Next day I set off on my walk. My plan was to visit the Royal Society to see if they had any public lectures scheduled. It was about 100 metres down the road from the hotel to the right. I had hoped for a longer walk so I kept on. In about 200 metres, having crossed a very busy street, I was at the back of some place where lots of people were gathering. It was a rather large unpaved area and I thought: “This looks familiar!” I had seen it on TV during the recent royal wedding. It was where the Household Cavalry does its changing of the guard. So I waited while the ancient ritual took place with lots of silver metal helmets, red uniforms, copious barking by the soldier in charge and magnificent horses.
I kept walking along the perimeter of a huge public park and garden past ponds, ducks, a keepers’ cottage with foxgloves and other beautiful cold climate flowers in bloom all the way before I stumbled on the Houses of Parliament and the government precinct. I went into the Churchill Museum which is underground and where the War Cabinet met during the Second World War. I kept walking with no particular aim in mind and then I heard the unmistakable sounds and rhythms of a marching band. Buckingham Palace was right there before me. I managed to see most of the changing of the guard ceremony and because I cannot resist a marching band and the red uniforms of the Grenadiers I just followed them along the street back to their barracks where some age old ceremonies took place with some more music, precision marching and then it was all over. If I had walked directly from the Sofitel St James to the palace, it would have taken me about 12 to 15 minutes!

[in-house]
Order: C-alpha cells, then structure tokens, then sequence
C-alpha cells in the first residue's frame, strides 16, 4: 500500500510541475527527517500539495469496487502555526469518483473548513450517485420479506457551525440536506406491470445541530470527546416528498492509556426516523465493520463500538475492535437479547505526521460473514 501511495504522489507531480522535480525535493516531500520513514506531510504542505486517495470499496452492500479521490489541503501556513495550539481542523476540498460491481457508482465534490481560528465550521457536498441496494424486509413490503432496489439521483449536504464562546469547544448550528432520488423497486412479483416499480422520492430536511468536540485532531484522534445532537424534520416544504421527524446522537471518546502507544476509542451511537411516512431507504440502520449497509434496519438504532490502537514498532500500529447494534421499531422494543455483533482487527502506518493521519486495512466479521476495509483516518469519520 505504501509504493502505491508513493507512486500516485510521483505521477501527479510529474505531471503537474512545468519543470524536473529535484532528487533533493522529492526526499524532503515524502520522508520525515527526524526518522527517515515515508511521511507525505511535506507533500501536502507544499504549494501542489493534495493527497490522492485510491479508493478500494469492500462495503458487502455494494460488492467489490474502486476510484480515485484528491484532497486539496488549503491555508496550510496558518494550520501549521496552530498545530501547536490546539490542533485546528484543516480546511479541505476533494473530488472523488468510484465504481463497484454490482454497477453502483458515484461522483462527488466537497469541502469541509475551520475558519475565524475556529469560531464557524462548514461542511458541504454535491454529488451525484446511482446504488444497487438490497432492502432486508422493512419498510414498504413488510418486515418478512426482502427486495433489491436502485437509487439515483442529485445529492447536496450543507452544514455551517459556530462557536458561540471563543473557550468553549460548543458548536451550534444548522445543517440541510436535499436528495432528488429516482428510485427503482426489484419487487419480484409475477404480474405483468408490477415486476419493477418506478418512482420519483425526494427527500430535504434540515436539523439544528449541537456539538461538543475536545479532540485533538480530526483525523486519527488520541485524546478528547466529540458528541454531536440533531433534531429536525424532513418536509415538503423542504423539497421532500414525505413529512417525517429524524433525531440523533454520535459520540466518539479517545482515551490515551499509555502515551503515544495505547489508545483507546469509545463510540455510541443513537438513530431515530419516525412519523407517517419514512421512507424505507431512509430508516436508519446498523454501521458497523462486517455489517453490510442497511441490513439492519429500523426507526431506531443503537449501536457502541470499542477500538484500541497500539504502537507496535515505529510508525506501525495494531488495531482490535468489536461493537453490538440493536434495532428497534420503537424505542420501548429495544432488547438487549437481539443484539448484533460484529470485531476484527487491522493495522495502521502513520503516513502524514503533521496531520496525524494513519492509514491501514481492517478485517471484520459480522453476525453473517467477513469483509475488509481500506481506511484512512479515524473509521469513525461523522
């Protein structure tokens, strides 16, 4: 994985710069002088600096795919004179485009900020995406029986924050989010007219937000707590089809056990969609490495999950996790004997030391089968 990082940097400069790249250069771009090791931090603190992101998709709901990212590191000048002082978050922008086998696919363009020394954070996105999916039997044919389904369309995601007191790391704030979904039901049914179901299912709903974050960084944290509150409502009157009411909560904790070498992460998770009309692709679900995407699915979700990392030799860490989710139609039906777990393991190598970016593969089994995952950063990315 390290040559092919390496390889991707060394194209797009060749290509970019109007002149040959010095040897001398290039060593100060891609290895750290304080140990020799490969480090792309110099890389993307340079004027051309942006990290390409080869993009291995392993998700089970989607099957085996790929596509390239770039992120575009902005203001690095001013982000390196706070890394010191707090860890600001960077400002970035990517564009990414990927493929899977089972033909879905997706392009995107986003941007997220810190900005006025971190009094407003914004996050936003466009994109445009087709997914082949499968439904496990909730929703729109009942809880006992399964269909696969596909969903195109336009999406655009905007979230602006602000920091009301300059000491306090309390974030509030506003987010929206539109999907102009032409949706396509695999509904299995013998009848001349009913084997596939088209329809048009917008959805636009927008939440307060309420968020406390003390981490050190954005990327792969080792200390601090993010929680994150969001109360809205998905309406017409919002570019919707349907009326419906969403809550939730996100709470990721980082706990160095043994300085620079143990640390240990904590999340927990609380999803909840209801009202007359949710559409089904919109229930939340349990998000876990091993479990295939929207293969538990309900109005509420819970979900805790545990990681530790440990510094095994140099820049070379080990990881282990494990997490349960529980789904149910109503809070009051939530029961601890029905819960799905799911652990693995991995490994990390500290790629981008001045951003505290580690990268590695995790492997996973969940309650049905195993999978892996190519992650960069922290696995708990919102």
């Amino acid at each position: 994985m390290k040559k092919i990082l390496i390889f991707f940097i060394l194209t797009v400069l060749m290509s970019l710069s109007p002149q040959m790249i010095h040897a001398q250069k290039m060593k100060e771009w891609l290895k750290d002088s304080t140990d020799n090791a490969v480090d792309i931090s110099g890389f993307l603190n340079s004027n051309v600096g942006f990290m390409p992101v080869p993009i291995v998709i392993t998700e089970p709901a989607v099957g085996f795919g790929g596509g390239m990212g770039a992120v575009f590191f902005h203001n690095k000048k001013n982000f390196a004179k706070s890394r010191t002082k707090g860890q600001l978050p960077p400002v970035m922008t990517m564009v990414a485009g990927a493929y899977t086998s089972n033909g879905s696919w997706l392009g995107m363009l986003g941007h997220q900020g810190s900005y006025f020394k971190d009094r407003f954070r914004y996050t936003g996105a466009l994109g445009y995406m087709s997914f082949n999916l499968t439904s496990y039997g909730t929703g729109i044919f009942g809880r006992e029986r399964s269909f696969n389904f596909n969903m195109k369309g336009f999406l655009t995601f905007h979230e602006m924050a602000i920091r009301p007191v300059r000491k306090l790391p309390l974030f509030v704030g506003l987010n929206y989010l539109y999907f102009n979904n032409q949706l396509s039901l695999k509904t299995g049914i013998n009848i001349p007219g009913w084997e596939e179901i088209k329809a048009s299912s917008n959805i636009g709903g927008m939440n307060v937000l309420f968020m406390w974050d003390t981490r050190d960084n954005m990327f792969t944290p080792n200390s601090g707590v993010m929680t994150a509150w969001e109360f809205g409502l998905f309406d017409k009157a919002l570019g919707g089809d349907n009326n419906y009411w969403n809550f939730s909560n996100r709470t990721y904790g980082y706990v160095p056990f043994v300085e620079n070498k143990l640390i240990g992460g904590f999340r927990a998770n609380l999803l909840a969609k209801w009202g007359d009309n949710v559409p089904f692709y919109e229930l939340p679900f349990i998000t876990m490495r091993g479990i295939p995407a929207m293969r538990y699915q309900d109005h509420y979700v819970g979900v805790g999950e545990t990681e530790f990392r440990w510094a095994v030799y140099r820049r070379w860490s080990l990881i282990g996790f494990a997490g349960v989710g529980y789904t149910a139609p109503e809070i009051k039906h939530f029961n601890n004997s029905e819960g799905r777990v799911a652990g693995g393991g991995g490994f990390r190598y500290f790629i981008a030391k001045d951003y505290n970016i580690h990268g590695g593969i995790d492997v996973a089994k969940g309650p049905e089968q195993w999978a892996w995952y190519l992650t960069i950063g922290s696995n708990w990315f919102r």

For my second and final night at the hotel I had tickets, thanks to the concierge, (who did everything from suggesting it to organising it) to the Comedy Store on Oxendon Street. I left myself about half an hour to walk there so I’d have time to explore along the way but again, I was there in about three and a half minutes. This is the place where Robin Williams performed during his misspent youth and Ben Elton started out there. I spent two hours killing myself laughing at the speed of the wit and repost during the improvisations and repartee with the audience. (Some tips: don’t sit in the front row; don’t put up your hand when asked if you’re not a local and NEVER admit to being Australian unless you want to be teased mercilessly for the next two hours). It was great to be able to walk back to the hotel in a safe district with only a short way to go.
I didn’t take high tea at the hotel but I observed it closely. I couldn’t take my eyes off the glorious Rose Room setting that had two glassless windows either side of its entrance, like a peep hole designed to draw you in. I found myself peeking in through the windows and just watching and listening. The harpist was excellent, the room a perfect world; visually engaging, delicate and so pretty.
The guest rooms at Sofitel St James, which is by the way the Sofitel brand’s flagship hotel, are beautifully decorated and supplied with a speedy Wi-Fi connection gratis. The beds are among the most comfortable I have slept in. The staff and concierge service was at the very top end of what I’ve experienced.